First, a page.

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The unallotment case: The Supreme Court’s options, and what the rulings would mean

The Minnesota Supreme Court can go three ways with the unallotment case. Depending on which option the justices settle on, the impact on the state budget crisis could range from very little to the full monty.

When will the Minnesota Supreme Court decide the unallotment case? How will they rule? And what impact will that have on the state’s budget crisis?

If I knew the answers to those questions, I’d tell ya (probably). But as an official member of the unallotment-obsessed community, here’s what I can figure out, in the aftermath of Monday’s oral arguments in the case, about the range of possibilities.

Timing
“With all deliberate speed,” the classic U.S. Supreme Court term for be-quick-but-not-hasty, probably applies here. The Supremes acknowledged the need for (deliberate) speed when they accepted the parties’ request for an expedited appeal process (that amounted to skipping the Minnesota Court of Appeals) then moved the case into the earliest available slot for oral arguments (a less-urgent case arriving at the court might have spent months waiting for an oral argument date).

The Legislature is in session, due (and required) to adjourn by May 17 (that’s less than nine weeks off). In a better world, the governor and the Legislature would be working toward that date with a goal of having the state budget in balance, at least according to the latest projections. The size of the gap, depending on how the unallotment case turns out, could vary from $1 billion (the current understanding, based on the latest revenue forecast and assuming that all of the unallotments stay unallotted) to $3.7 billion (if all of the unallotments are un-unallotted by the Supremes). That’s a big spread, and even the quest for a mutually agreeable $1 billion fix hasn’t exactly been a lovefest. Every week that goes by is one less week for the Leg and the guv to come together to fill the hole.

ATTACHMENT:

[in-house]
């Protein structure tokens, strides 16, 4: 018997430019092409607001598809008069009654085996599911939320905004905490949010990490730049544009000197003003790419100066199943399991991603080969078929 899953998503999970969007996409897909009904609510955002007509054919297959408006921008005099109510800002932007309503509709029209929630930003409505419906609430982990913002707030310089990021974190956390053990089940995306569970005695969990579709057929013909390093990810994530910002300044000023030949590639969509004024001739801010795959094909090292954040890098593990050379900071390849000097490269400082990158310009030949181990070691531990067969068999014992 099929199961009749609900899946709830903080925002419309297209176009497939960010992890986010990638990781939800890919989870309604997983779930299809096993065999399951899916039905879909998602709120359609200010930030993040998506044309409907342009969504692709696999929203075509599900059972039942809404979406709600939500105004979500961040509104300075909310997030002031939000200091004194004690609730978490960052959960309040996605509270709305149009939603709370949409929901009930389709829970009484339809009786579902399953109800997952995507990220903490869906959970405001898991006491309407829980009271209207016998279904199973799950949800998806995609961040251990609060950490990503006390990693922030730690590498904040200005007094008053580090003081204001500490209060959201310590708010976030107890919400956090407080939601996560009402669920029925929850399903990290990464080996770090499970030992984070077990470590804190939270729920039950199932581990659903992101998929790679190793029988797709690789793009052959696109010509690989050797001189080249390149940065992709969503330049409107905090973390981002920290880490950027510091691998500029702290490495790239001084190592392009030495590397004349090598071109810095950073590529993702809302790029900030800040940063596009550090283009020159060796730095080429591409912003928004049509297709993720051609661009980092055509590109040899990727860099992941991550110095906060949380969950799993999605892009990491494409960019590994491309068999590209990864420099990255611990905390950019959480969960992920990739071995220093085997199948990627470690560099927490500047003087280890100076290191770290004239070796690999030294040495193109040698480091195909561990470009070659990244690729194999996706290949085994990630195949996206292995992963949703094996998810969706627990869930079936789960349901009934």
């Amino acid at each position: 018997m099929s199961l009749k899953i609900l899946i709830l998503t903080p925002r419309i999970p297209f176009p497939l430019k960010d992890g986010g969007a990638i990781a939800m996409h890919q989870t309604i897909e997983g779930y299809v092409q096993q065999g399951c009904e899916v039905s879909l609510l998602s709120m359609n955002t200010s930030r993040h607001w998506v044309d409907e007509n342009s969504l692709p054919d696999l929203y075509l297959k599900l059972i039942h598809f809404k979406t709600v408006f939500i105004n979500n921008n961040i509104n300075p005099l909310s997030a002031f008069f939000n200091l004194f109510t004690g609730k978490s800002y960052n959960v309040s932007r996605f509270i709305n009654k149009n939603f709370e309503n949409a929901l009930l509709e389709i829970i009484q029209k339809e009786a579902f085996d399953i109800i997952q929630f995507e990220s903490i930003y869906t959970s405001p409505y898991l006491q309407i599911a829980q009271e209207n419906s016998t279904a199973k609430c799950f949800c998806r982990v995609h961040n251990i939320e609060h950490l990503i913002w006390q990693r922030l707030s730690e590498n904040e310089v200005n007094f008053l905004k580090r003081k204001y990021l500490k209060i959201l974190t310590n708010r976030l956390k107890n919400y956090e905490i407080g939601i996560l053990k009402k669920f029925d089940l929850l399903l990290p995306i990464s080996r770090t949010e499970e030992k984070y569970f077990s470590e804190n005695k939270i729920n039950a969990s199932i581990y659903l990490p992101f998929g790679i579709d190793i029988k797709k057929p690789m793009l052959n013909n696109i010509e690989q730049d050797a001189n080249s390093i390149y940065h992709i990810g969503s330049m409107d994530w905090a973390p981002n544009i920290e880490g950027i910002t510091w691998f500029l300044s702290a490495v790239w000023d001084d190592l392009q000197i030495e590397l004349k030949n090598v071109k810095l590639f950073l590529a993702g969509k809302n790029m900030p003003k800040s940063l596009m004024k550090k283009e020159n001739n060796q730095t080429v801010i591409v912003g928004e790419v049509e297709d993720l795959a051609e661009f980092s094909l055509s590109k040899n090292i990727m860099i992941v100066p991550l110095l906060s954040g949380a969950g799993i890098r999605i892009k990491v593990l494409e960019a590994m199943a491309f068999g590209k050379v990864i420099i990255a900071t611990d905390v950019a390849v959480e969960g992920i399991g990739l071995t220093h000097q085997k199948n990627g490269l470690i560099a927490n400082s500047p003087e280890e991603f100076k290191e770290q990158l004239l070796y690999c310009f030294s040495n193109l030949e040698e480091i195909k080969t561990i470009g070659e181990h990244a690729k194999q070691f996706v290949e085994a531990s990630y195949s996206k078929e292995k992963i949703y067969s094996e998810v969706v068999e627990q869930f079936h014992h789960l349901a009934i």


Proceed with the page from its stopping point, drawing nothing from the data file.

Also, if the guv and the Legislature don’t come to terms, Gov. Tim Pawlenty is counting on his unallotment powers to bring the budget closer to balance after the Legislature adjourns. But this case will determine whether he still has those powers and how they can be constitutionally used.

On the other hand, the court is the court and no one gets to give them a deadline. They have a process for producing a decision that at least a majority — and preferably all seven justices — can sign. We generally don’t find out they’ve decided a case until they publish the opinion. In the most recent highly visible and somewhat urgent case that landed in their laps — the final appeal of the Franken-Coleman recount — they heard oral arguments on June 1 and ruled — with absolutely not a whisper of advance warning that the ruling was coming until a few minutes before it was published — on June 30. That cost Minnesota half of its voice in the U.S. Senate for an extra month, but they did end up with a unanimous ruling, which helped a lot. The time urgency seems greater here.